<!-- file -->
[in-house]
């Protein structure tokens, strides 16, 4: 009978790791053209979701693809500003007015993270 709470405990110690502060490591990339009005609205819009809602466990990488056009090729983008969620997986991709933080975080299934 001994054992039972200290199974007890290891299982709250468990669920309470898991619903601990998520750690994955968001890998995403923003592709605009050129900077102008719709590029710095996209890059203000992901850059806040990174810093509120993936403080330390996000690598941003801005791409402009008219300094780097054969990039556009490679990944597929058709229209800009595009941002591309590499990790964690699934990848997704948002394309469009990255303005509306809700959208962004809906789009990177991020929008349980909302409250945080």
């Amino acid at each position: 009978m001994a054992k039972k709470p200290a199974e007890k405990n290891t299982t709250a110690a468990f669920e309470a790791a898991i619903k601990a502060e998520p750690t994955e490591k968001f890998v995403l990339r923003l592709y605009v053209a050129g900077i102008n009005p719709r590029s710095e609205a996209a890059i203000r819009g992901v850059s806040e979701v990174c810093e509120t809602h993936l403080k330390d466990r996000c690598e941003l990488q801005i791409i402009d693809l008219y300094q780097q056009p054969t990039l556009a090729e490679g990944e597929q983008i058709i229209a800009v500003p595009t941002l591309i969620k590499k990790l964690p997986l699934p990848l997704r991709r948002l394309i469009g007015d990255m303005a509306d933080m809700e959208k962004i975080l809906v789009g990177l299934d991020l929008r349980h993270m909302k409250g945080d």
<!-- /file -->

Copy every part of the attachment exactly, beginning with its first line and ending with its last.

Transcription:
[in-house]
């Protein structure tokens, strides 16, 4: 009978790791053209979701693809500003007015993270 709470405990110690502060490591990339009005609205819009809602466990990488056009090729983008969620997986991709933080975080299934 001994054992039972200290199974007890290891299982709250468990669920309470898991619903601990998520750690994955968001890998995403923003592709605009050129900077102008719709590029710095996209890059203000992901850059806040990174810093509120993936403080330390996000690598941003801005791409402009008219300094780097054969990039556009490679990944597929058709229209800009595009941002591309590499990790964690699934990848997704948002394309469009990255303005509306809700959208962004809906789009990177991020929008349980909302409250945080």
């Amino acid at each position: 009978m001994a054992k039972k709470p200290a199974e007890k405990n290891t299982t709250a110690a468990f669920e309470a790791a898991i619903k601990a502060e998520p750690t994955e490591k968001f890998v995403l990339r923003l592709y605009v053209a050129g900077i102008n009005p719709r590029s710095e609205a996209a890059i203000r819009g992901v850059s806040e979701v990174c810093e509120t809602h993936l403080k330390d466990r996000c690598e941003l990488q801005i791409i402009d693809l008219y300094q780097q056009p054969t990039l556009a090729e490679g990944e597929q983008i058709i229209a800009v500003p595009t941002l591309i969620k590499k990790l964690p997986l699934p990848l997704r991709r948002l394309i469009g007015d990255m303005a509306d933080m809700e959208k962004i975080l809906v789009g990177l299934d991020l929008r349980h993270m909302k409250g945080d």